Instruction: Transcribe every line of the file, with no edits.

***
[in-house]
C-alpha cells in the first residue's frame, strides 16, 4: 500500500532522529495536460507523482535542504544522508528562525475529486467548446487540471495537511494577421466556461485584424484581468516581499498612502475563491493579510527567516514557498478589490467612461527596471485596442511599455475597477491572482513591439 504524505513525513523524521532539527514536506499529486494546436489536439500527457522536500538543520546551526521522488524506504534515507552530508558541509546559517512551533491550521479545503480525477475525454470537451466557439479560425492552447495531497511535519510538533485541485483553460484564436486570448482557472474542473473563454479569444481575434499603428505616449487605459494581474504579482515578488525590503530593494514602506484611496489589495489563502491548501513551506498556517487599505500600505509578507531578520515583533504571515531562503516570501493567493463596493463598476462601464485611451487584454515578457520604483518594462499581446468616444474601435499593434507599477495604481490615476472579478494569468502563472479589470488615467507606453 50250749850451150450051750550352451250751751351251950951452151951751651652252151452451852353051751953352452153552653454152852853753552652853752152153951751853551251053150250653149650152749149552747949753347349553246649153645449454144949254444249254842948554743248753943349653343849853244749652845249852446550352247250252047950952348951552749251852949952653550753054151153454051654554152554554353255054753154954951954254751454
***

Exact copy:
[in-house]
C-alpha cells in the first residue's frame, strides 16, 4: 500500500532522529495536460507523482535542504544522508528562525475529486467548446487540471495537511494577421466556461485584424484581468516581499498612502475563491493579510527567516514557498478589490467612461527596471485596442511599455475597477491572482513591439 504524505513525513523524521532539527514536506499529486494546436489536439500527457522536500538543520546551526521522488524506504534515507552530508558541509546559517512551533491550521479545503480525477475525454470537451466557439479560425492552447495531497511535519510538533485541485483553460484564436486570448482557472474542473473563454479569444481575434499603428505616449487605459494581474504579482515578488525590503530593494514602506484611496489589495489563502491548501513551506498556517487599505500600505509578507531578520515583533504571515531562503516570501493567493463596493463598476462601464485611451487584454515578457520604483518594462499581446468616444474601435499593434507599477495604481490615476472579478494569468502563472479589470488615467507606453 50250749850451150450051750550352451250751751351251950951452151951751651652252151452451852353051751953352452153552653454152852853753552652853752152153951751853551251053150250653149650152749149552747949753347349553246649153645449454144949254444249254842948554743248753943349653343849853244749652845249852446550352247250252047950952348951552749251852949952653550753054151153454051654554152554554353255054753154954951954254751454